AKMS - I have a hunch there is a little truth all the way around here. I think there is more than one ammunition factory oeprating in modern times (I am talking in the 1990s, from the examples I have) in Romania.

Firstly, I have a CWS Steel-cased 9mm with GMCS bullet headstamped “323 93” that fits right into the scheme of what you are showing. However, I also have a Romanian 9mm with brass case, GM (or possibly even brass - certainly a higher brass content than the jacket coating of the “323” round) and headstamp “93 UMC 9X19” which has completely different characteristics to the cartridge and the headstamp bunter than the “323” round. Both made in the same year! The UMC-headstamped round, by the way, seems to have a steel core. A weak magnet placed right at the tip of the bullet will not pick up the “UMC” cartridge, but will pick up the “343” round. However, even the weak magnet draws heavily at the side of each bullet.

The “UMC” headstamp is the old factory at Cugir, I am sure. I have always wondered who is represented by the numerical designator(s). I have not seen any explanation of the totality of Roumanian Headstamps in the Post-WWII era that satisfied me as being completely correct, based on the hardware (cartridges) that are around. However, while I say that, I can offer no better explanation and I readily admit that.

I tend to agree, though, that all of the 300-series numbers represent one factory, changing with the date. I can’t see why they did that - it certainly isn’t a date code with the date openly expressed on the headstamp. Maybe just a way to confuse the issue, like the Chinese do subtracting and adding numbers to their factory codes, which its pretty obvious they do, or have done.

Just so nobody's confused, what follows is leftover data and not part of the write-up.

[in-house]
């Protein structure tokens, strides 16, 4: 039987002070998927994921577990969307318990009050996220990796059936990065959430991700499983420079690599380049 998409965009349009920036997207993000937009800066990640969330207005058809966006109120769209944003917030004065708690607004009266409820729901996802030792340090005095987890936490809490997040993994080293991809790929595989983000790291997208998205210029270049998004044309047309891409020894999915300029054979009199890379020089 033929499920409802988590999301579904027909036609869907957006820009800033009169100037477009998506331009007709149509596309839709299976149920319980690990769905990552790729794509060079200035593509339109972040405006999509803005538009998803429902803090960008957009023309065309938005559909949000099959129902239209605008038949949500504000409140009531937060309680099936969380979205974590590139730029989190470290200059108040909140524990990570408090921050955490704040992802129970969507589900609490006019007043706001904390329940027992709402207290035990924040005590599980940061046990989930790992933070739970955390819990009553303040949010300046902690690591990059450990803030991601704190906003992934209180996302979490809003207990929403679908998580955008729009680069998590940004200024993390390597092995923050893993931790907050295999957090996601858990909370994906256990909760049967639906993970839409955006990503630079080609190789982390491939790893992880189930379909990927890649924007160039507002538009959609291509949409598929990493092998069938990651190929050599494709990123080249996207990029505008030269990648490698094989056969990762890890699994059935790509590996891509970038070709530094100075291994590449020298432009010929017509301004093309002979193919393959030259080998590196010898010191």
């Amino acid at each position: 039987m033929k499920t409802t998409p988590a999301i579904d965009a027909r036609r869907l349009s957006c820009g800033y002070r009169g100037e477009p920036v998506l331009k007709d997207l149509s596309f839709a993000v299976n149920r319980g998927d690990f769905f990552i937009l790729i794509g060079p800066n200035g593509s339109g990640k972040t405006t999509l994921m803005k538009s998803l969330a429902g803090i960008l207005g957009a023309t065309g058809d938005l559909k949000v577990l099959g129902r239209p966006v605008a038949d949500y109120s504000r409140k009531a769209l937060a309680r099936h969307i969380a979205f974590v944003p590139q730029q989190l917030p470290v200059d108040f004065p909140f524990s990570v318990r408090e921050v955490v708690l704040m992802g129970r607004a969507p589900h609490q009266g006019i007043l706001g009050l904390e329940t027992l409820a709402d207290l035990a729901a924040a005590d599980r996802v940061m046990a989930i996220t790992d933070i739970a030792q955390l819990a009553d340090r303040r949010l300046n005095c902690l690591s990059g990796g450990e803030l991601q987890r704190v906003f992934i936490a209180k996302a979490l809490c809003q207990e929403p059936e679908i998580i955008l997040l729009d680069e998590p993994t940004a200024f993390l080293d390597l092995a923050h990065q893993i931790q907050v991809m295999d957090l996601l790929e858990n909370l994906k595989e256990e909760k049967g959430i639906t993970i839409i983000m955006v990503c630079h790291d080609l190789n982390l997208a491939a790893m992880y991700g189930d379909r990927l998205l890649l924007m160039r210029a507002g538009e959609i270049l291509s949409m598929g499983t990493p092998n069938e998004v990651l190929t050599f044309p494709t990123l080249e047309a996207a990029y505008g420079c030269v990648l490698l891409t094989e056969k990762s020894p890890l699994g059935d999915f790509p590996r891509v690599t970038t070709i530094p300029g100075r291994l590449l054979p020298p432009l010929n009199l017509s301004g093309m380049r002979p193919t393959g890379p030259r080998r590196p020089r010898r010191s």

As said on 5.45x39. I have no cartridge anymore. I got some in my UN time in Angola and gave them to the Romanian batallion guarding the camp. Those days I was not interested in small arms ammo. Since I do collect all info on WAPA and NATO codes I was surprised to see this one.

  • @ John Moss: It is correct that the Romanian headstamp mark “UMC” stands for “Uzina Mecanica Cugir” [Cugir Arsenal]. After 1990 many changes were made in the Romanian ammo industry and these changes are NOT advertised to the public. Remember the mystery 7.92X56 round [having a green lacquered steel cartridge case about 1mm shorter than normal] which even today is a question mark for us here. — Speaking about the Romanian made 7.62X39 round, we may assume that the same ammo plant made it, if we accept the idea that the codes “22”, “321”, “322”, “323”, “324” and “325” represent the same factory [an idea which I will NOT accept for having not enough info]. Liviu 07/22/07